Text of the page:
1995, R, 92 min. Directed by Jefery Levy. Starring Stephen Dorff, Reese Witherspoon, Jake Busey, Joey Lauren Adams, John Roarke.
REVIEWED By Alison Macor, Fri., Jan. 20, 1995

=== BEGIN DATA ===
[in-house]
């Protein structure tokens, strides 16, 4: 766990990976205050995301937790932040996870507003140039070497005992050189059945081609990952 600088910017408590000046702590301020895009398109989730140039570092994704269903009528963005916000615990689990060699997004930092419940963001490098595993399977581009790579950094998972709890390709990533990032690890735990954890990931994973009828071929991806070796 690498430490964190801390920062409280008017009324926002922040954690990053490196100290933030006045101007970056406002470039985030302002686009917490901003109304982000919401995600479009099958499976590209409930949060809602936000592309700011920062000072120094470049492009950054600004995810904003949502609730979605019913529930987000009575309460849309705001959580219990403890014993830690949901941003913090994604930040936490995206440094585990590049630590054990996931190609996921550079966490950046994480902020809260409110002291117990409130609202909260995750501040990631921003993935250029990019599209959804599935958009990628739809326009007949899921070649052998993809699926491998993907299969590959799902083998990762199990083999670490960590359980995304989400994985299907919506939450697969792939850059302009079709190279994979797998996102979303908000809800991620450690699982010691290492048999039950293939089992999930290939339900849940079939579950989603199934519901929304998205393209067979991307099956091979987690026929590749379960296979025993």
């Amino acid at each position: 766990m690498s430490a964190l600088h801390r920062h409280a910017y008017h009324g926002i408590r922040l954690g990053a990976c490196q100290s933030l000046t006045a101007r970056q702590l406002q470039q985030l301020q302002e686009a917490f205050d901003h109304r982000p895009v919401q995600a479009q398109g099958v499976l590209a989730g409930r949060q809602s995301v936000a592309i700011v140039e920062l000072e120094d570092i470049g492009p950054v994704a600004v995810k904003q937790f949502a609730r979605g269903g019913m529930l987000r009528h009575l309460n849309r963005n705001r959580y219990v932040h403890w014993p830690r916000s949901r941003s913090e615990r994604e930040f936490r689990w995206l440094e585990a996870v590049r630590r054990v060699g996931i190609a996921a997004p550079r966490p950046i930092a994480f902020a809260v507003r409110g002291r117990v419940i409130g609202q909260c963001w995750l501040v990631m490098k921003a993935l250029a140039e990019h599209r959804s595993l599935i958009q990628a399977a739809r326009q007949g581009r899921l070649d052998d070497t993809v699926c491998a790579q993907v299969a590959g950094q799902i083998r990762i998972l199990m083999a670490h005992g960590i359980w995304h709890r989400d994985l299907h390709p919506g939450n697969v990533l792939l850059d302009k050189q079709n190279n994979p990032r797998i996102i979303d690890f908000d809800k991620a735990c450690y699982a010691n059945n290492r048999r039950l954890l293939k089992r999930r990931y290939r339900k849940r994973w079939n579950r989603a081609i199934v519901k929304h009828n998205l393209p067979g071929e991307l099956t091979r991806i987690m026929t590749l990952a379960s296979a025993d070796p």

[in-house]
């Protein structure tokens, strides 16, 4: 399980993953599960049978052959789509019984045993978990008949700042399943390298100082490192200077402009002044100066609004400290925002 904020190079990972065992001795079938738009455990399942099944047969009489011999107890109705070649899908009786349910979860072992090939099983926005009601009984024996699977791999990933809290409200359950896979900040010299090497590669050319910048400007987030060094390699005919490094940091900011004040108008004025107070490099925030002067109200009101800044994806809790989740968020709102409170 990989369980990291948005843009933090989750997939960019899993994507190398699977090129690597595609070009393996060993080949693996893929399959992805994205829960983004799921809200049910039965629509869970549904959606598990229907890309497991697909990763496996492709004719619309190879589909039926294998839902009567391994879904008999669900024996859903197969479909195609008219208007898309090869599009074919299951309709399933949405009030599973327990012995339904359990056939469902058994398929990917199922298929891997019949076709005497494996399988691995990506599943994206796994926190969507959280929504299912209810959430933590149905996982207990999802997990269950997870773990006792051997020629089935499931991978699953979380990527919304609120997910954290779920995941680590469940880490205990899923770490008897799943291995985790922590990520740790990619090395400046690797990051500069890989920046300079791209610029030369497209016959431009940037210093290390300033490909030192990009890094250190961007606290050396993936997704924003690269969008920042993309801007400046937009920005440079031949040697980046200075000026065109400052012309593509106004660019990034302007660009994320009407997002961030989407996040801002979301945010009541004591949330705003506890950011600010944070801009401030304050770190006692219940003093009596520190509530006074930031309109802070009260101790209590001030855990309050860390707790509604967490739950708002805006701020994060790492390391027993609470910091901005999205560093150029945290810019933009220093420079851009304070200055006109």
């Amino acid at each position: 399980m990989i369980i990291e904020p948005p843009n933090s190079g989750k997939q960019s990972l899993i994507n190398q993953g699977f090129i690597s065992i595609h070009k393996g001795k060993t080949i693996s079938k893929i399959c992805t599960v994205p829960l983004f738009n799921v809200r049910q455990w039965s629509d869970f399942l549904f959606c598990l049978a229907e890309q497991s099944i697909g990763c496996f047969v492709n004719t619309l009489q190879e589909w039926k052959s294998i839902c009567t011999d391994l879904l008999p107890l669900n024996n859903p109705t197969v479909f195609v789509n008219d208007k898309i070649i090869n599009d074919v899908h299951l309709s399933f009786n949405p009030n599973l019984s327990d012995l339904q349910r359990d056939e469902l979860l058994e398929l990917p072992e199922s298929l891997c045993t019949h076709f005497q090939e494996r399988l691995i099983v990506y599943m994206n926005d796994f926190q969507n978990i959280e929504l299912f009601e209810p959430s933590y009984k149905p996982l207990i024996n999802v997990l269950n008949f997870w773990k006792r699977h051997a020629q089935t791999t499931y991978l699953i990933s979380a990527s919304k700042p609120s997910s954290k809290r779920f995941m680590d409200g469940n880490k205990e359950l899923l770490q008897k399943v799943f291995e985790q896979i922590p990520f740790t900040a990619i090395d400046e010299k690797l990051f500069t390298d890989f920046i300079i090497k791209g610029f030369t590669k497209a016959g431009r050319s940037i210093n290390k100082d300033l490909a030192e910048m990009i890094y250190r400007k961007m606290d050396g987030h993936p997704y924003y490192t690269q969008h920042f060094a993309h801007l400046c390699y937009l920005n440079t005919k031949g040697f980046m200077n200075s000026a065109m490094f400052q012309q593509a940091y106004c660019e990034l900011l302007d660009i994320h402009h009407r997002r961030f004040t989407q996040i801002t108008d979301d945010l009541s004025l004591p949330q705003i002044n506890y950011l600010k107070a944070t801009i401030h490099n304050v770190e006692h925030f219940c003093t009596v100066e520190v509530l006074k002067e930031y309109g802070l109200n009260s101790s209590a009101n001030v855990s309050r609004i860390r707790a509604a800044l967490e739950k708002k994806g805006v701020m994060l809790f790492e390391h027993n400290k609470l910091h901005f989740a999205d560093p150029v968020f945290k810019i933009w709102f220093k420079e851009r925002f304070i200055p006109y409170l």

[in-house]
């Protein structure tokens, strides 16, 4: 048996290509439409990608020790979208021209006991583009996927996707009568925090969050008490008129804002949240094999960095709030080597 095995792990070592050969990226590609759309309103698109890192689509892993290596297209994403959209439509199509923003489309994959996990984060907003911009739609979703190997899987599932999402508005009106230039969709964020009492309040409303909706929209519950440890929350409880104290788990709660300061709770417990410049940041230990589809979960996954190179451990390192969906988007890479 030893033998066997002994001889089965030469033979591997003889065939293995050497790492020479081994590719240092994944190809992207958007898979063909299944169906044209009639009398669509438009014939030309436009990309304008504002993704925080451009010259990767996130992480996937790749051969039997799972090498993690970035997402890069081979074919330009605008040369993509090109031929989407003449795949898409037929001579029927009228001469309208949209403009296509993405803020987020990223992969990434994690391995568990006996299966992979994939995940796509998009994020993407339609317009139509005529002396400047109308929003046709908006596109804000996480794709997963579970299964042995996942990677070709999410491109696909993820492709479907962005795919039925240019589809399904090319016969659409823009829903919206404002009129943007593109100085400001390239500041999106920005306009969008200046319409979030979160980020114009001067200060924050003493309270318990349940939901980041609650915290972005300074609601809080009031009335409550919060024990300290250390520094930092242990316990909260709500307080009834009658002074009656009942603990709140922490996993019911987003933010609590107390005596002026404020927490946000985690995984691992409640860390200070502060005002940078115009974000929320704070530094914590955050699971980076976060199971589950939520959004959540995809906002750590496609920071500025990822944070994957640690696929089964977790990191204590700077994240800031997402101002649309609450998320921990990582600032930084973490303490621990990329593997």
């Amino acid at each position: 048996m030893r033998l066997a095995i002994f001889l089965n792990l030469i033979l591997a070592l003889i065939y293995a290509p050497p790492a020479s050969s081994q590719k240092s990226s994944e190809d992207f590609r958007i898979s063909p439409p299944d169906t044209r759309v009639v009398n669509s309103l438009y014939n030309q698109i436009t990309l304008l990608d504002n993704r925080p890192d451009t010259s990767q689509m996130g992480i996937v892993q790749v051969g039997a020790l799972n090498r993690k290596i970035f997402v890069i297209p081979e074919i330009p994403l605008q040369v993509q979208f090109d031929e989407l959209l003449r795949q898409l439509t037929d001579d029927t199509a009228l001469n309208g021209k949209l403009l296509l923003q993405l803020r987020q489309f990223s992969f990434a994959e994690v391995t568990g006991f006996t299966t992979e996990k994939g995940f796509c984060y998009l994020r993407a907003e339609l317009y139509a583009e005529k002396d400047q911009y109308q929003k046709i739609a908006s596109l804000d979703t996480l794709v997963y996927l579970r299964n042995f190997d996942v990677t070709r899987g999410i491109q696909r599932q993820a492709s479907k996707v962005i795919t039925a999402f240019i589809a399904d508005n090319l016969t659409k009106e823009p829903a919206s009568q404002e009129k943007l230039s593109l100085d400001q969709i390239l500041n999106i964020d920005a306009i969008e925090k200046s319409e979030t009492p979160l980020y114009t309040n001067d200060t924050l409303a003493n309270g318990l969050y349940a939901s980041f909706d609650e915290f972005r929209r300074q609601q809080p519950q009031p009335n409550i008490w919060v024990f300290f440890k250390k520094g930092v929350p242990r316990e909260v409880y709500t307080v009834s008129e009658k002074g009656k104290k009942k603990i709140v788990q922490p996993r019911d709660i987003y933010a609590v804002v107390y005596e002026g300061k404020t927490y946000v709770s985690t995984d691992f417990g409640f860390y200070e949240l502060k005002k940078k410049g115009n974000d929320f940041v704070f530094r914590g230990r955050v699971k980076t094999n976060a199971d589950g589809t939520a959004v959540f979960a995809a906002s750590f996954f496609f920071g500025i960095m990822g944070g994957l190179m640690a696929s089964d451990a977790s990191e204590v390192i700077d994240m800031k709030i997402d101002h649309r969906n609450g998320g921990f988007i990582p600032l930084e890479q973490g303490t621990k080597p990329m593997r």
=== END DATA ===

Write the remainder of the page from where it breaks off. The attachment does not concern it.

Never have I heard the word “fuck” used so frequently and with so little panache as in Jefery Levy's (Inside Monkey Zetterland, Drive) angst-filled social commentary S.F.W. (hip shorthand for the generational battle cry “So fucking what”). Based on novelist Andrew Wellman's book by the same name, S.F.W. is the story of Cliff Spab (Dorff) and his blast into famedom after rescuing himself and fellow hostage Wendy Pfister (Witherspoon) from a 36-day siege in a convenience store at the hands of terrorist group Split Image. Levy's film attempts to take a hard look at the media and how its news-collecting practices have reached ethical lows. S.F.W. contains some interesting touches, such as using the same actor (Roarke) to portray the interchangeability of talk/news show hosts Larry King, Phil Donahue, and Sam Donaldson. The soundtrack makes good use of bands like Soundgarden and Babes in Toyland to add angst-ambience and underscore the message that media products such as MTV are (for better or for worse) shaping our culture. Dorff turns in an appropriately dazed performance as Spab, the hero first puzzled and then cynical about his own catapult into celebrity. Witherspoon is fine as Spab's love interest and fellow hostage Wendy, but the film definitely privileges Spab's experience with the media machine. Perhaps S.F.W. comes at the wrong time, though -- too close on the heels of movies such as Natural Born Killers and Pulp Fiction which explore the media and/or over-the-top violence in a manner that makes greater use of smart dialogue and stylistic flourishes to add a more effective note of irony and sly humor. There's something about the media frenzy and the lead characters' reaction to it in S.F.W. that is a bit too noncommittal; when we leave Spab and Wendy at the end of the film, our investment in their lives really hasn't grown since we first met them. Somehow, I think Levy does want the audience on the side of his characters. Additionally, any pretense at intelligence is shot because of the characters' overindulgence in expletives. At times, it's like watching a live-action episode of Beavis and Butt-head. The last 15 minutes of S.F.W. do offer a surprising twist, but I still say S.T.M. -- see the matinee.